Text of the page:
The Justice Department has been increasingly eager to prosecute officials for leaks of classified information, charging six individuals with disclosures that violate the Espionage Act just since the start of 2009. But at the same time, the government itself has lost track of hundreds of boxes filled with classified documents at its main records storage site, the Washington National Records Center.
According to a new report from the National Archives and Records Administration (NARA) Office of Inspector General, more than 1,500 boxes of classified documents have gone missing at the site, located in Suitland, Maryland. While some are “still occasionally being located,” the Archives’s office of records services has stopped its internal searching, the report said, and the affected agencies have been notified.
Among the missing records are 81 boxes with documents labeled Top Secret, Secret, and Restricted Data, among the highest classification categories. They were from the Office of the Secretary of Defense, the Navy, the National Imagery and Mapping Agency, the Energy Department, and other agencies. Restricted Data is a special category for data pertinent to nuclear weapons. Each box contains between 2,000 and 2,500 pieces of paper, states the IG’s report, which was first disclosed by The Washington Times.
These records weren’t stolen in an act of espionage. The IG places the blame for the loss of the boxes squarely on mismanagement by the records center, which is controlled by the Archives, an issue described in the report as “systemic.”
That conclusion seems beyond dispute. The new report, which is itself labeled “Official Use Only,” discloses that in two previous inventories there, in 1998 and 2004, boxes of classified materials were found missing. But the results were never written up in a report and “minimal corrective actions” were taken, it states.
An internal report at the records center in 2006 found 1,857 boxes of classified records were missing, including thirty classified Top Secret. NARA Inspector General Paul Brachfeld, the author of the new report, warned the Archivist of the United States in an unpublicized 2009 letter that the situation at WNRC was “unacceptable and potentially dangerous.”
“NARA is the custodian of the nation's most sensitive materials,” Brachfeld’s letter said. “The status quo at WNRC fails to adequately serve NARA' s customers, the taxpayers, or national security.” But as of March 2011, 1,540 boxes of classified documents remained missing, his report states. Many smaller violations have been reported as well, including “Secret” documents found unattended in a hallway, in the trash, or mailed improperly to the Department of the Navy.
The IG’s investigation, conducted between November 2007 and December 2010, was opened due to what the report described as “continuing security violations” at WNRC, which functions like a temporary holding center for documents that government agencies do not have room to store themselves.They are not part of the Archives' permanent holdings. Their age can vary; while they generally are not contemporary, they can still include vital secrets, officials say.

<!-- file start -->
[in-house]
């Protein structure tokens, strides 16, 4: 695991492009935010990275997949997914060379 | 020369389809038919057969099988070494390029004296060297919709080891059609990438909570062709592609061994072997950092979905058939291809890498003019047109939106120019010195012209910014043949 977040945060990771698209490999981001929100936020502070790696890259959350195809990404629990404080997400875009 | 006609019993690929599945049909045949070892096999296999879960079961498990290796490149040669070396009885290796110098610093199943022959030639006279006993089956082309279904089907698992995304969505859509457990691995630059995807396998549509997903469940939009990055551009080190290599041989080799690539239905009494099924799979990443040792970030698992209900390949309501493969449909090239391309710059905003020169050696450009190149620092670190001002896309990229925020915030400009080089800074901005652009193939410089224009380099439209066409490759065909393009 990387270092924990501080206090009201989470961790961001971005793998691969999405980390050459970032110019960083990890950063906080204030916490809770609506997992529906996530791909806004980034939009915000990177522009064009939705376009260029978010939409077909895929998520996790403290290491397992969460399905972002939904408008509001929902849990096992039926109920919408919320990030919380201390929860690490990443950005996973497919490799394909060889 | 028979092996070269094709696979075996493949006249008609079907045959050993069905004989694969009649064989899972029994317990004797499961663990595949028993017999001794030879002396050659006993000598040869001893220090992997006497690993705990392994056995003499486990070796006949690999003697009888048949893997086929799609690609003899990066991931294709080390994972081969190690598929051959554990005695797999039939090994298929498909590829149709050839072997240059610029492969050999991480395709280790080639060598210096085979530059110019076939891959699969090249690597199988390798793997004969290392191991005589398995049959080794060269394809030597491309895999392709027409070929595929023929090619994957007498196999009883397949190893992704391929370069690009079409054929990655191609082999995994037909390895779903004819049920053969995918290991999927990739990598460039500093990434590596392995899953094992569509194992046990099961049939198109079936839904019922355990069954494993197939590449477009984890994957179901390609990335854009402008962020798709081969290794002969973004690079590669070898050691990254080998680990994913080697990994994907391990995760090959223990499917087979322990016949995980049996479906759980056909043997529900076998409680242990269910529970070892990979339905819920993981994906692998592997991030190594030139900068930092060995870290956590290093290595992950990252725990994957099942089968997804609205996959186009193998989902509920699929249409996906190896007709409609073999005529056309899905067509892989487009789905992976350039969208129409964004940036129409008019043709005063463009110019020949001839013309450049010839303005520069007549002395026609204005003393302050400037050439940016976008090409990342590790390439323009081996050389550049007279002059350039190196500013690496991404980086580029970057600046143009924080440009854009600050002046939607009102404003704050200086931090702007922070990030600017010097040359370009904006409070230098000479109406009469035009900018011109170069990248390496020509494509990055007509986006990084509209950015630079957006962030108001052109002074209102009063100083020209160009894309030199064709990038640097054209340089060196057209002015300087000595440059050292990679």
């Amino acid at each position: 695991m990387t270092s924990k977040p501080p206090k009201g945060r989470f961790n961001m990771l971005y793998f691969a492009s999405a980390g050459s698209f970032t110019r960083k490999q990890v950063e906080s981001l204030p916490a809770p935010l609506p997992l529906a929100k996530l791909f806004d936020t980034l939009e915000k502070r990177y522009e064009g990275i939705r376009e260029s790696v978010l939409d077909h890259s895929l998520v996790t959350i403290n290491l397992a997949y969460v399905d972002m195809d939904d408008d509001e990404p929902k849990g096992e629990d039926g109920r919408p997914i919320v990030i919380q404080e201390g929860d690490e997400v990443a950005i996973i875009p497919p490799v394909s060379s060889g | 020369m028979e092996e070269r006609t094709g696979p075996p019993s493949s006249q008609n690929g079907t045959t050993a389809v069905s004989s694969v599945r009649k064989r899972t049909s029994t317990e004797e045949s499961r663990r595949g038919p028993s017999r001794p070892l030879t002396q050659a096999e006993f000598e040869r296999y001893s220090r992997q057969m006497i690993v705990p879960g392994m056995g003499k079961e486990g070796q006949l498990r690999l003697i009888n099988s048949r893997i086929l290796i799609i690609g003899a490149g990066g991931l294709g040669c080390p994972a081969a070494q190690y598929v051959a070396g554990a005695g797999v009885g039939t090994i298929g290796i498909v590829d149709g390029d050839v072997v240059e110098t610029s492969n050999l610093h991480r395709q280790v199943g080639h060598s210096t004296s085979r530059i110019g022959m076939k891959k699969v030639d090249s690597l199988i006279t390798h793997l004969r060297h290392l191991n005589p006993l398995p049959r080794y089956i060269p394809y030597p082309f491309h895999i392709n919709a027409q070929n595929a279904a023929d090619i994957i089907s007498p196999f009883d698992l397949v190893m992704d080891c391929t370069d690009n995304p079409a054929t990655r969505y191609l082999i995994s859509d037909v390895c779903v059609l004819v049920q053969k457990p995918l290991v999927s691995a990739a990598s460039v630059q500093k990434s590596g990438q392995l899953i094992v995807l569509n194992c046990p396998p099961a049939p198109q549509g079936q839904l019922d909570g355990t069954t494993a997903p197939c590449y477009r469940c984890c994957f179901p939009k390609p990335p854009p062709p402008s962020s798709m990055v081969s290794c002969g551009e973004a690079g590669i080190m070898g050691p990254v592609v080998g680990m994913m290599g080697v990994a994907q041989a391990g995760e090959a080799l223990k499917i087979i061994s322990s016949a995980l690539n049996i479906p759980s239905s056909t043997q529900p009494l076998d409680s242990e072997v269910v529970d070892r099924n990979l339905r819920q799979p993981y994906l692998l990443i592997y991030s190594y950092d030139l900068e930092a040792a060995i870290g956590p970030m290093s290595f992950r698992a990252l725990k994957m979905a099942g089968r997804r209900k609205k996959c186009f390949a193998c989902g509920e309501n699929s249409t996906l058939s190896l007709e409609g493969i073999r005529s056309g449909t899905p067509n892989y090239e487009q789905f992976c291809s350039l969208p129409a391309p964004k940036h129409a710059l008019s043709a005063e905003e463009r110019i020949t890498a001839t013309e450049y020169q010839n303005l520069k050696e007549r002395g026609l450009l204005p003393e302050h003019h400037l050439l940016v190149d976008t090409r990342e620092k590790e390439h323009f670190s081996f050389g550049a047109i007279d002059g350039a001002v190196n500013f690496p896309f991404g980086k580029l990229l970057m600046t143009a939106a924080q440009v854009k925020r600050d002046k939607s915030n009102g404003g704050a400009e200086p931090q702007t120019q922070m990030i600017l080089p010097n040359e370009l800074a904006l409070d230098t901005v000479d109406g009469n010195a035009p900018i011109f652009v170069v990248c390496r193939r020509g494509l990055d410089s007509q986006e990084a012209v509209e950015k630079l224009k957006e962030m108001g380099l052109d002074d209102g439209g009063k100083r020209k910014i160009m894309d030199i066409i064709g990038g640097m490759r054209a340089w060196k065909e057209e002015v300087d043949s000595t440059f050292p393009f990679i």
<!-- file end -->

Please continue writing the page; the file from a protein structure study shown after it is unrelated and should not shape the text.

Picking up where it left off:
The report assigns much of the blame to the WNRC’s use of a poor cataloguing system, which tracked when documents were moved. But it was not designed to track temporary withdrawals of records or even permanent records of less than “one cubic foot” worth of paper. If anyone borrowed a folder of documents for research, it would go unnoticed by the system. In 2009 the facility switched to a new system, ARCIS, but quickly decided the system did not have the capabilities needed to handle classified records.
Previous tracking systems relied on paper tracking slips, which could detach from boxes during transit, leaving the location of the box untraceable among the hundreds of thousands of boxes stored at WNRC. There is hope that a new barcode system will help prevent the future loss of boxes.
“There does seem to be an honest, good-faith effort to address the deficiencies there,” Brachfeld said in an interview. He said records officials are continuing to try to untangle their cataloguing discrepancies, and that some of the boxes thought to be missing might turn out to be misfiled, or to have been returned to the agencies in question without being logged out.
But Brachfeld added that “I continue to think that building is not suitable” as a records center, describing it as an old warehouse and “a retrofitted factory” that does not meet the government’s need for secure storage. His view was evidently shared by records-keeping officials who told him in 2008 that “segregating classified and unclassified material is not an affordable option” there.
“The situation at WNRC is disconcerting to say the least,” according to Steven Aftergood of the Project on Government Secrecy at the Federation of American Scientists. “Preservation of the historical record is the primary mission of the National Archives, and misplacing hundreds or thousands of boxes of documents is inconsistent with that function. It’s a disservice to the nation and a violation of the public trust.”